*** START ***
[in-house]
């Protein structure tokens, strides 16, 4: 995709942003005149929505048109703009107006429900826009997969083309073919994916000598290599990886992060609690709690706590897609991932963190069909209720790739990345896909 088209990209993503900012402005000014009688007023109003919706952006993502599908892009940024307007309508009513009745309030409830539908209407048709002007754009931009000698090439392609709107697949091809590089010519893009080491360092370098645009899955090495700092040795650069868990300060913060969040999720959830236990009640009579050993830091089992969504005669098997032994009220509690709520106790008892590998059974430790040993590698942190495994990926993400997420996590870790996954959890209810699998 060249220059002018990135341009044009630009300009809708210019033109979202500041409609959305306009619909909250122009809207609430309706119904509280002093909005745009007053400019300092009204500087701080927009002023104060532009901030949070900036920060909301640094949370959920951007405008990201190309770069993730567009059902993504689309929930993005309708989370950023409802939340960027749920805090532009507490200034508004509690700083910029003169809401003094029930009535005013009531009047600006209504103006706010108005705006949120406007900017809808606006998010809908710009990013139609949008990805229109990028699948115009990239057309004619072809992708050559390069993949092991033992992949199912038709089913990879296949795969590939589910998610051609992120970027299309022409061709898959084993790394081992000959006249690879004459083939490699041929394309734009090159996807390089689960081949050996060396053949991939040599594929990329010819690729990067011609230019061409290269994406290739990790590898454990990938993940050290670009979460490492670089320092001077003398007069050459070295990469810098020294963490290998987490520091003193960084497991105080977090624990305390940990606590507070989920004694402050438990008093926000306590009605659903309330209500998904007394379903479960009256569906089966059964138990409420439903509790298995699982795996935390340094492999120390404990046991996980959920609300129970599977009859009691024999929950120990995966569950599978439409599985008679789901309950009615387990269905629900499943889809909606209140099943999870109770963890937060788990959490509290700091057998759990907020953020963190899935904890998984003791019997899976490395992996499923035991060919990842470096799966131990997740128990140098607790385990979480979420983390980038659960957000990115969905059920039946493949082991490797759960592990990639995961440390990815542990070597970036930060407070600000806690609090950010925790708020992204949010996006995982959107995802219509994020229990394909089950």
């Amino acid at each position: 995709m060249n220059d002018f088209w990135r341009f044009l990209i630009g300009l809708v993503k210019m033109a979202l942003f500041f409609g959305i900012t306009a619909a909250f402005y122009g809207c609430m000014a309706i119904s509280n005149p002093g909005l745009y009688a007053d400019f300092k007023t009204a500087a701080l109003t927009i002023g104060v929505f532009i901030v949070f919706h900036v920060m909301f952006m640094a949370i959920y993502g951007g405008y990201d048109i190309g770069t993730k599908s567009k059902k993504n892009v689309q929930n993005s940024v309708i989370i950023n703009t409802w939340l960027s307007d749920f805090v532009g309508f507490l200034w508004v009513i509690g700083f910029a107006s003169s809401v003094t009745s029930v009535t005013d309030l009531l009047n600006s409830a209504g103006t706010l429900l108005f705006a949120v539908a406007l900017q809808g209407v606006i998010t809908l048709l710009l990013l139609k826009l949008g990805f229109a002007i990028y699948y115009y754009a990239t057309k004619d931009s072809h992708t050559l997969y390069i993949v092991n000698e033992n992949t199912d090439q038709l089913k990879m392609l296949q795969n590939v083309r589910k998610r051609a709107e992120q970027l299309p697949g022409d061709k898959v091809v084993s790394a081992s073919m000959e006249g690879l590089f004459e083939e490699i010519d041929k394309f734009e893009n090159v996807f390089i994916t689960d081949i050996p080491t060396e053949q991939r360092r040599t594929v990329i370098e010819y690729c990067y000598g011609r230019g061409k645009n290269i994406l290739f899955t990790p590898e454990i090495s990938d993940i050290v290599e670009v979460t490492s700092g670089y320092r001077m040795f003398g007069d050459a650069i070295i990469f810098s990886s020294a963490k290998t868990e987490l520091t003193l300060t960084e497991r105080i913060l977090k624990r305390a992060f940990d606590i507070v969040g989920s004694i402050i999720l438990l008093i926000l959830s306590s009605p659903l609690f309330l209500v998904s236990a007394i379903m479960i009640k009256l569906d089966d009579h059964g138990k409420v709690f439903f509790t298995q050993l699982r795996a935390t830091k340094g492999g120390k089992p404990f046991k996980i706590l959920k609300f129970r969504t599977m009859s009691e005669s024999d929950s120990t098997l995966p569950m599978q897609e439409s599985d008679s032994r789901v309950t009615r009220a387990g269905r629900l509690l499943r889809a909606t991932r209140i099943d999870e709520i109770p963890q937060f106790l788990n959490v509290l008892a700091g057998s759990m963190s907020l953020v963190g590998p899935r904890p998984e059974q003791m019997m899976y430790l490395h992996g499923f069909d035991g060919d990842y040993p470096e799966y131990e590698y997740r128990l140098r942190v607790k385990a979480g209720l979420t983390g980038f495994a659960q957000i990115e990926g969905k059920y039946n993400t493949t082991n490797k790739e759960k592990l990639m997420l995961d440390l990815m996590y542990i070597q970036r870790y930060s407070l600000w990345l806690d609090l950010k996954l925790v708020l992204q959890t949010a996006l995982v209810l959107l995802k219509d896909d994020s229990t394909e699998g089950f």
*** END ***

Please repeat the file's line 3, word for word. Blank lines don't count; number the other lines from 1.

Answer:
């Amino acid at each position: 995709m060249n220059d002018f088209w990135r341009f044009l990209i630009g300009l809708v993503k210019m033109a979202l942003f500041f409609g959305i900012t306009a619909a909250f402005y122009g809207c609430m000014a309706i119904s509280n005149p002093g909005l745009y009688a007053d400019f300092k007023t009204a500087a701080l109003t927009i002023g104060v929505f532009i901030v949070f919706h900036v920060m909301f952006m640094a949370i959920y993502g951007g405008y990201d048109i190309g770069t993730k599908s567009k059902k993504n892009v689309q929930n993005s940024v309708i989370i950023n703009t409802w939340l960027s307007d749920f805090v532009g309508f507490l200034w508004v009513i509690g700083f910029a107006s003169s809401v003094t009745s029930v009535t005013d309030l009531l009047n600006s409830a209504g103006t706010l429900l108005f705006a949120v539908a406007l900017q809808g209407v606006i998010t809908l048709l710009l990013l139609k826009l949008g990805f229109a002007i990028y699948y115009y754009a990239t057309k004619d931009s072809h992708t050559l997969y390069i993949v092991n000698e033992n992949t199912d090439q038709l089913k990879m392609l296949q795969n590939v083309r589910k998610r051609a709107e992120q970027l299309p697949g022409d061709k898959v091809v084993s790394a081992s073919m000959e006249g690879l590089f004459e083939e490699i010519d041929k394309f734009e893009n090159v996807f390089i994916t689960d081949i050996p080491t060396e053949q991939r360092r040599t594929v990329i370098e010819y690729c990067y000598g011609r230019g061409k645009n290269i994406l290739f899955t990790p590898e454990i090495s990938d993940i050290v290599e670009v979460t490492s700092g670089y320092r001077m040795f003398g007069d050459a650069i070295i990469f810098s990886s020294a963490k290998t868990e987490l520091t003193l300060t960084e497991r105080i913060l977090k624990r305390a992060f940990d606590i507070v969040g989920s004694i402050i999720l438990l008093i926000l959830s306590s009605p659903l609690f309330l209500v998904s236990a007394i379903m479960i009640k009256l569906d089966d009579h059964g138990k409420v709690f439903f509790t298995q050993l699982r795996a935390t830091k340094g492999g120390k089992p404990f046991k996980i706590l959920k609300f129970r969504t599977m009859s009691e005669s024999d929950s120990t098997l995966p569950m599978q897609e439409s599985d008679s032994r789901v309950t009615r009220a387990g269905r629900l509690l499943r889809a909606t991932r209140i099943d999870e709520i109770p963890q937060f106790l788990n959490v509290l008892a700091g057998s759990m963190s907020l953020v963190g590998p899935r904890p998984e059974q003791m019997m899976y430790l490395h992996g499923f069909d035991g060919d990842y040993p470096e799966y131990e590698y997740r128990l140098r942190v607790k385990a979480g209720l979420t983390g980038f495994a659960q957000i990115e990926g969905k059920y039946n993400t493949t082991n490797k790739e759960k592990l990639m997420l995961d440390l990815m996590y542990i070597q970036r870790y930060s407070l600000w990345l806690d609090l950010k996954l925790v708020l992204q959890t949010a996006l995982v209810l959107l995802k219509d896909d994020s229990t394909e699998g089950f």